A range of vulnerabilities can be classified as Sensitive Data Exposure, with the common theme that they involve accidental exposure of sensitive information that should have been cryptographically secured.
Most commonly, vulnerable applications simply don’t encrypt sensitive data at all, storing it in a database that may be compromised by SQL injection or other types of attacks.
Another common mistake is to use weak cryptographic algorithms or keys. With the advent of powerful GPUs and ASICs, attackers are now capable of carrying out brute force attacks against weak cryptographic algorithms, such as MD5, which many considered a suitable password hashing algorithm only a few years ago.
In this example, we consider a web application that allows users to sign in and manage their data. When the user signs in, their unique ID is stored in a cryptographically secured session cookie on their computer.
When building the application, the developers used a framework that includes
functionality for securely storing session data using cookies. One of the
configuration options of the framework is a “secret key”. This is the key
that is used to encrypt and decrypt the cookie that is stored on the users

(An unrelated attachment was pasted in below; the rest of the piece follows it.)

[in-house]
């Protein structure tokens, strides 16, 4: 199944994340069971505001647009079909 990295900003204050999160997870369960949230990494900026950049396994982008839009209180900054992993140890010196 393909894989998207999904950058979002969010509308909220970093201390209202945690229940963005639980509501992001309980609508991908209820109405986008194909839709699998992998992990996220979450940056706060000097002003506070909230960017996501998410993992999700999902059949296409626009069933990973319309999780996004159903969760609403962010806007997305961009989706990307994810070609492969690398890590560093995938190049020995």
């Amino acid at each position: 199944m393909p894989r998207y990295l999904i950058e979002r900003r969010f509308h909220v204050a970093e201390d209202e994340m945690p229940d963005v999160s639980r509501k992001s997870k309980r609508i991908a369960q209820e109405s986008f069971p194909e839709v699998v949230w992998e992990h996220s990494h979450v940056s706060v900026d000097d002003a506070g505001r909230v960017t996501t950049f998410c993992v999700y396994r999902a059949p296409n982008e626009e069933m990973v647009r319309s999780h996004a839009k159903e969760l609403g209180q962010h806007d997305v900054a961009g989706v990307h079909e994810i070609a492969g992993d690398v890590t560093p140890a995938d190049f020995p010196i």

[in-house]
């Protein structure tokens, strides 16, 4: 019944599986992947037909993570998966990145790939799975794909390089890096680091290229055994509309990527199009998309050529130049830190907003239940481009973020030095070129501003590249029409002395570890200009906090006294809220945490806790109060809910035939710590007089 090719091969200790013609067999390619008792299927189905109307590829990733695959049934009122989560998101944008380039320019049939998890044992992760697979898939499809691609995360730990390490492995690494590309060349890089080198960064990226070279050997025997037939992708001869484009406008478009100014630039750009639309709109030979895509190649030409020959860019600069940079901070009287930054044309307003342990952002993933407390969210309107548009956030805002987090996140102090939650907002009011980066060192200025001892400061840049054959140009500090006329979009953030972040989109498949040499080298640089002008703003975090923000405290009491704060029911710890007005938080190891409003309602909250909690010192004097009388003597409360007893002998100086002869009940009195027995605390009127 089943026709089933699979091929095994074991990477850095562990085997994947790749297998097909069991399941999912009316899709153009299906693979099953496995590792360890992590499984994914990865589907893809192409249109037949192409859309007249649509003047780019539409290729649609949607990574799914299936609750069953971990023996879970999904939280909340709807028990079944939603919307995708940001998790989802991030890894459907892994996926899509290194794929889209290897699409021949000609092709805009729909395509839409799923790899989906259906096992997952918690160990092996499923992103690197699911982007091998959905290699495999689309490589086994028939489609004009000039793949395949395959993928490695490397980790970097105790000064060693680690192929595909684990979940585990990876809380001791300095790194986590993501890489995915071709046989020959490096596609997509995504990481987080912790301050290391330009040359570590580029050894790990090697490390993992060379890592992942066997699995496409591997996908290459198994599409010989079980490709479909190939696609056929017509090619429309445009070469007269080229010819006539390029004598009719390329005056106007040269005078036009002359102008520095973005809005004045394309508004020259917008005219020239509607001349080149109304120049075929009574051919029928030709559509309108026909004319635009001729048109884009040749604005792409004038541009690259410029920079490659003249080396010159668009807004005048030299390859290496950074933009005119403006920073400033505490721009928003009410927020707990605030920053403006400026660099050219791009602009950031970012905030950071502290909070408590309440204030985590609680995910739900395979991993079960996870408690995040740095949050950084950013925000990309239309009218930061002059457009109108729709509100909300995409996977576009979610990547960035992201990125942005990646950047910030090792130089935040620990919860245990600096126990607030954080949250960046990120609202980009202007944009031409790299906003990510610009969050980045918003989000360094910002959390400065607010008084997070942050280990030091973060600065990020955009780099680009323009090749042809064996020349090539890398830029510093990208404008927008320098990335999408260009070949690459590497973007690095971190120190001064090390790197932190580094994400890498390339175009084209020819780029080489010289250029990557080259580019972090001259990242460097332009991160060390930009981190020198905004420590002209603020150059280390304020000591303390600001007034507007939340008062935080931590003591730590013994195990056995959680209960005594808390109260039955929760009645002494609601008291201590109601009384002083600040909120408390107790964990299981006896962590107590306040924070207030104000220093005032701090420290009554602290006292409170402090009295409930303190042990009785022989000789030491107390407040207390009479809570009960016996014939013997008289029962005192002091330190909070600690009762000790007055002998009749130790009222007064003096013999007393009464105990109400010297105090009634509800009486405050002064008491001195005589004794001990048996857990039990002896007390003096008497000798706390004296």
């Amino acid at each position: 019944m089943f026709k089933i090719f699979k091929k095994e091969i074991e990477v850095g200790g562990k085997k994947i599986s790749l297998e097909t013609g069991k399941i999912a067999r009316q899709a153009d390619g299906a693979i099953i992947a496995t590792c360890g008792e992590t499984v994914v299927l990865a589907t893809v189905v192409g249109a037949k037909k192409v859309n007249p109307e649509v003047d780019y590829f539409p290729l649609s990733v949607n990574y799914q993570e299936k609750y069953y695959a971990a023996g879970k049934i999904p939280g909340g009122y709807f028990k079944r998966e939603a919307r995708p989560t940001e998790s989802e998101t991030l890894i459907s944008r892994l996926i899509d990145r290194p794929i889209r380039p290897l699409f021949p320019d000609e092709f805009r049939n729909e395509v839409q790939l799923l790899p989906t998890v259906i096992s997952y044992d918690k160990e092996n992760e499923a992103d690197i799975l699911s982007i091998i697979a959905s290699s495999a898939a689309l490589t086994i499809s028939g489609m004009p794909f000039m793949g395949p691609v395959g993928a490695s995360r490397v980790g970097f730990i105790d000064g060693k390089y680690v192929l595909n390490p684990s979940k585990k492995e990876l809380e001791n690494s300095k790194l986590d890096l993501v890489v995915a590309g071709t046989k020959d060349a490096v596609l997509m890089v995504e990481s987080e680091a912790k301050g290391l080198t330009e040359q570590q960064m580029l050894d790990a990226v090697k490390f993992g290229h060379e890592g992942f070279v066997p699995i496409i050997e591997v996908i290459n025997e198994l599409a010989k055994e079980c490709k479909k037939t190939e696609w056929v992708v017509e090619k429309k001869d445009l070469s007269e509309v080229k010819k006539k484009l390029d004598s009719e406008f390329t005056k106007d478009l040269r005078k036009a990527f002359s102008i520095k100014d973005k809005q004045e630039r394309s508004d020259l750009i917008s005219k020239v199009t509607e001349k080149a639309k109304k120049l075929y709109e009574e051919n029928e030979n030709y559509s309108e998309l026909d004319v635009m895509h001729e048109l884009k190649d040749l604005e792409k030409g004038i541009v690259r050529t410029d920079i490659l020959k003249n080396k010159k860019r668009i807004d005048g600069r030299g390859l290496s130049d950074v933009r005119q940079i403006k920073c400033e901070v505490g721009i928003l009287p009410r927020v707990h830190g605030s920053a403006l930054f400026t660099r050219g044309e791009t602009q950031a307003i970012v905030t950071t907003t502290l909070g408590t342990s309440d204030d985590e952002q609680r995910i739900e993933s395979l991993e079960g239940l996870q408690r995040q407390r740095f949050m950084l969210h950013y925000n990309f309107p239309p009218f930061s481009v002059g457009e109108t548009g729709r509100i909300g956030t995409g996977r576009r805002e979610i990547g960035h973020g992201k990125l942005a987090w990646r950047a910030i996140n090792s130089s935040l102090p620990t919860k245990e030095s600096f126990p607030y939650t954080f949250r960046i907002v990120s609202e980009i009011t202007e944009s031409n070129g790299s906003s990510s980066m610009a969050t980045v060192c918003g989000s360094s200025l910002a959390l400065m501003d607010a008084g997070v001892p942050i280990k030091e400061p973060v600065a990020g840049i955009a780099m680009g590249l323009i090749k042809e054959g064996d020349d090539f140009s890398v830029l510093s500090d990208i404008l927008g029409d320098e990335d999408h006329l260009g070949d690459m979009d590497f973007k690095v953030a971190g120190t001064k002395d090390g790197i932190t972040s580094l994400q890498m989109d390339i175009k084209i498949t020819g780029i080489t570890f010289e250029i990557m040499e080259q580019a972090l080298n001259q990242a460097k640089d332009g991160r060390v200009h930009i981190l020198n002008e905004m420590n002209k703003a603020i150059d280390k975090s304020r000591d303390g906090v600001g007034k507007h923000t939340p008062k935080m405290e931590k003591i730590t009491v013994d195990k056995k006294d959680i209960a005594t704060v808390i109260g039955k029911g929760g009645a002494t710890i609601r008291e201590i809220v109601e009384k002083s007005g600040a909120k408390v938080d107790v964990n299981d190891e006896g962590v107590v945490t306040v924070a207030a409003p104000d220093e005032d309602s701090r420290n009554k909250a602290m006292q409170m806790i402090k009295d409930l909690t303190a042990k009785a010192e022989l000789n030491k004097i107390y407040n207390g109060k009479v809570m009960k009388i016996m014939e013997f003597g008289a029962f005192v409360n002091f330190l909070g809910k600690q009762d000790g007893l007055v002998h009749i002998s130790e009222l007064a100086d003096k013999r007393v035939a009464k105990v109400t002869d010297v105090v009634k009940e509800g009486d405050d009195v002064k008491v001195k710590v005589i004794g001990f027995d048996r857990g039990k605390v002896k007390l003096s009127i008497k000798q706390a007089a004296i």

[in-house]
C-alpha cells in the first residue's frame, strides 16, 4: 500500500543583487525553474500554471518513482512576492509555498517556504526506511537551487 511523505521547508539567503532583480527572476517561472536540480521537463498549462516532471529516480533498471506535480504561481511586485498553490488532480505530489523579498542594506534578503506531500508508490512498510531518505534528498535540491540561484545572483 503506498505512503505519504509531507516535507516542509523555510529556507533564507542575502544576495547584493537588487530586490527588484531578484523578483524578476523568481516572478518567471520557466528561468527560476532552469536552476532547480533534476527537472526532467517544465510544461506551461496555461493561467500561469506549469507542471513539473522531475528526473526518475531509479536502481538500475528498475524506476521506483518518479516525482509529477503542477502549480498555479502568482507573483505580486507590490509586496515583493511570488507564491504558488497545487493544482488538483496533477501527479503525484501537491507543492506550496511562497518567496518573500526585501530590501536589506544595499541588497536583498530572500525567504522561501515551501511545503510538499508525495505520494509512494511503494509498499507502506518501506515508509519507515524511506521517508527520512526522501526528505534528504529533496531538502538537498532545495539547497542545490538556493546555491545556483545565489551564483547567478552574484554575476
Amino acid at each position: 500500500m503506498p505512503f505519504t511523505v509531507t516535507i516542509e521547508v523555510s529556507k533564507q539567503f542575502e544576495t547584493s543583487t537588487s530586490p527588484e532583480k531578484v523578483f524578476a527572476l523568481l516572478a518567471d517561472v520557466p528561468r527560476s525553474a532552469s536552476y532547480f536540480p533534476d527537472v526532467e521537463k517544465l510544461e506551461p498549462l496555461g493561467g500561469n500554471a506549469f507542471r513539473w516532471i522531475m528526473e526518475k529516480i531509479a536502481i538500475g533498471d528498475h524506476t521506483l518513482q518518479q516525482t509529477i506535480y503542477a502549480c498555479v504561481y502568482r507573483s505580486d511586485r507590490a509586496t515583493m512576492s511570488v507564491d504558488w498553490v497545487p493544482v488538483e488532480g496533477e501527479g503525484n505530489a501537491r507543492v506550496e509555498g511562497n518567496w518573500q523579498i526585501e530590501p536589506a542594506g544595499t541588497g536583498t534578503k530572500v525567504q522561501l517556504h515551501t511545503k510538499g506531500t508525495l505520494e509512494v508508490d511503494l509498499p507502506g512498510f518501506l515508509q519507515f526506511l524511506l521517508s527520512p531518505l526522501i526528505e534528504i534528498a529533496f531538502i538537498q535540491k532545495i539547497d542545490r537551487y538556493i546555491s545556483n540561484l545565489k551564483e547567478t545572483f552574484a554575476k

computer. In this case, the developers started out by simply setting the
my secret key and never got around to generating a proper
An attacker is looking to gain access to the private data of arbitrary users.
Upon visits the web application and receiving a session cookie, the attacker
runs a brute force hashing application on a powerful GPU and within a few
minutes finds the key that will decrypt the cookie,
my secret key. Using
this key, the attacker can now generate a session cookie with another users
unique ID and thus sign in as any user without knowing their password.
The primary way to defend against attackers gaining access to sensitive data is through thorough review of the application code and environment. When we review applications, we focus particularly on the proper usage of secure cryptographic algorithms, safe storage of secret keys, transport security and identify any occurrences of missing cryptographic protection.
More useful information may be found at:
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